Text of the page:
Online and hybrid festivals provide a space for artists to learn and to share their work



Jimmy Fallon talks with Ariel Levy about his journey from “Saturday Night Live” to “The Tonight Show” during the 2018 New Yorker Festival. The New Yorker held similar panels virtually for the 2020 festival.

Katherine Manatos

As online arts festivals are becoming the “new normal” for artists everywhere, showcases, festivals and arts contests have all taken virtual form, in order to spread participants’ work to all. 

One new factor of online festivals is that they are more accessible to participants and viewers. People from all over the world can participate in festivals that were previously only offered in certain areas. 

Senior Ravenna Gemignani of Oceanport, explained her experiences with the new accessibility. 

“It’s so easy to submit, anyone can do it, it’s open for everyone, and I really like that,” she said. 

Gemignani took part in The Summer Arts Space, which is run by Monmouth Arts, submitting pieces titled “Pineapple Guy” and “Colorest Gardens.” She explained that every week a new prompt was listed and anyone could submit a piece of any medium to it. 

Senior Anabell Mazzan of Fair Haven, another senior at Communications High School, also took part in The Summer Arts Space. Some pieces that she submitted were “Witch’s Collection” and “Pop up Self Portrait.” 

Another festival that was open to all was The New Yorker festival, which took place, entirely online, from Oct. 5-11, 2020.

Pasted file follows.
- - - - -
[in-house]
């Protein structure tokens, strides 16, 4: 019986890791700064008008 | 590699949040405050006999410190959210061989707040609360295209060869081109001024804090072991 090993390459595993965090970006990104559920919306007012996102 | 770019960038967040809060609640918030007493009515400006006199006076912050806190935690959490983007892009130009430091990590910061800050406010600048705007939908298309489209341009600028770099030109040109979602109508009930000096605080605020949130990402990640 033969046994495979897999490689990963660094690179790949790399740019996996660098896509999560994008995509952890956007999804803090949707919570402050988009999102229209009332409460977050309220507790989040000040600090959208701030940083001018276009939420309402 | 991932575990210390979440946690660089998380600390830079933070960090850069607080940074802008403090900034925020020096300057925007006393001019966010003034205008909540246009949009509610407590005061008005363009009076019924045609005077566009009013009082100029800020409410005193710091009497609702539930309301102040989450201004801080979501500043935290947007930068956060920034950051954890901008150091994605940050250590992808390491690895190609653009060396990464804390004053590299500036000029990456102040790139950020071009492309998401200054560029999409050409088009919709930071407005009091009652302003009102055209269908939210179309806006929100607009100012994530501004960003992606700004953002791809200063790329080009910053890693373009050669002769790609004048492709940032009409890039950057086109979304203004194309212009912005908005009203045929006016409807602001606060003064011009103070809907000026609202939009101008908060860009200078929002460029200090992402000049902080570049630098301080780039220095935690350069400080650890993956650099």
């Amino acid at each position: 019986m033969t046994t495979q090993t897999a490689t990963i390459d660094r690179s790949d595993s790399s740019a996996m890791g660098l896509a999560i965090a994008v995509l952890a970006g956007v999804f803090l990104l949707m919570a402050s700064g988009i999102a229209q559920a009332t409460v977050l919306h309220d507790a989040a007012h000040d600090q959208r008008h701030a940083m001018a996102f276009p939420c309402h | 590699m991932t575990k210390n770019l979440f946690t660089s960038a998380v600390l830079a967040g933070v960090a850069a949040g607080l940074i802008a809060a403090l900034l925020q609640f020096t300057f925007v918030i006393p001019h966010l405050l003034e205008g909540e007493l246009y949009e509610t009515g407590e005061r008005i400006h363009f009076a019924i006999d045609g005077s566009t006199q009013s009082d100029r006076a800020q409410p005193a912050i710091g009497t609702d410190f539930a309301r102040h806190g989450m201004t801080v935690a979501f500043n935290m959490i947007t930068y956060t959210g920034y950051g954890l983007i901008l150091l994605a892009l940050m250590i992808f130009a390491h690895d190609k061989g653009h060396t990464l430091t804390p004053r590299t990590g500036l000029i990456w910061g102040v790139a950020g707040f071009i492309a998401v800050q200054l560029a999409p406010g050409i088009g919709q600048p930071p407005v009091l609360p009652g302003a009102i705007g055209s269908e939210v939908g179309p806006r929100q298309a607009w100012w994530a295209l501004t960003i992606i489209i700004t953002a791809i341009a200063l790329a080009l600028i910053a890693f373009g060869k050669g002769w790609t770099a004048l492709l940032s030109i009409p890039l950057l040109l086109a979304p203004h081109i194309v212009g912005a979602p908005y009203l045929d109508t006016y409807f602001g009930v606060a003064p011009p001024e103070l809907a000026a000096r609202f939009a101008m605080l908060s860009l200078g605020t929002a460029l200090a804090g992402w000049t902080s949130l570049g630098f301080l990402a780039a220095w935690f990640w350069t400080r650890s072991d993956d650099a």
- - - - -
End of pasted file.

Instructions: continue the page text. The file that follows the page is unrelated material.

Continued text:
A few events from the festival that were available to buyers include: Dr. Anthony Fauci talks with Michael Specter and Jerry Seinfeld and Steve Martin. Fiona Apple also performed songs from her new album “Fetch the Bolt Cutters.”

Nevertheless, all online festivals such as these pose problems for viewers who want the more genuine feeling of getting to view art in person. Gemignani discussed the struggles of full virtual events by expressing that art is “really about the experience of seeing the pieces in real life.”

Gemignani also noted the differences between online and in person events.

 “When you go to a festival and you see everything there it really stands out,” Gemignani said. 

Virtual events cannot replicate the feelings and emotions taken from real life events, as a result many artists are longing for in person festivals, however, with guidelines lifted, festivals are able to hold hybrid events with online and in person events, in order to satisfy all attendants. 

The Downtown Brooklyn Arts Festival was one such hybrid festival and took place from Oct.15-18. Similar to the New Yorker festival, events were organized into time and day slots for attendees. 

The in person events included music performances by many bands, dance classes, and art galleries. While the online events included virtual music, and a virtual conference with workshops, lectures, and panel discussions.  

Although hybrid and all online festivals were created for the time being, this approach to festivals may be a more viable option for the future, as it can showcase live talent to those who wish to attend in person while also catering to those at home. 

“Everyone has found really good ways to engage everyone online,” Mazzan said. “I believe incorporating online elements on top of in person events would make it even more accessible for people in this modern age.”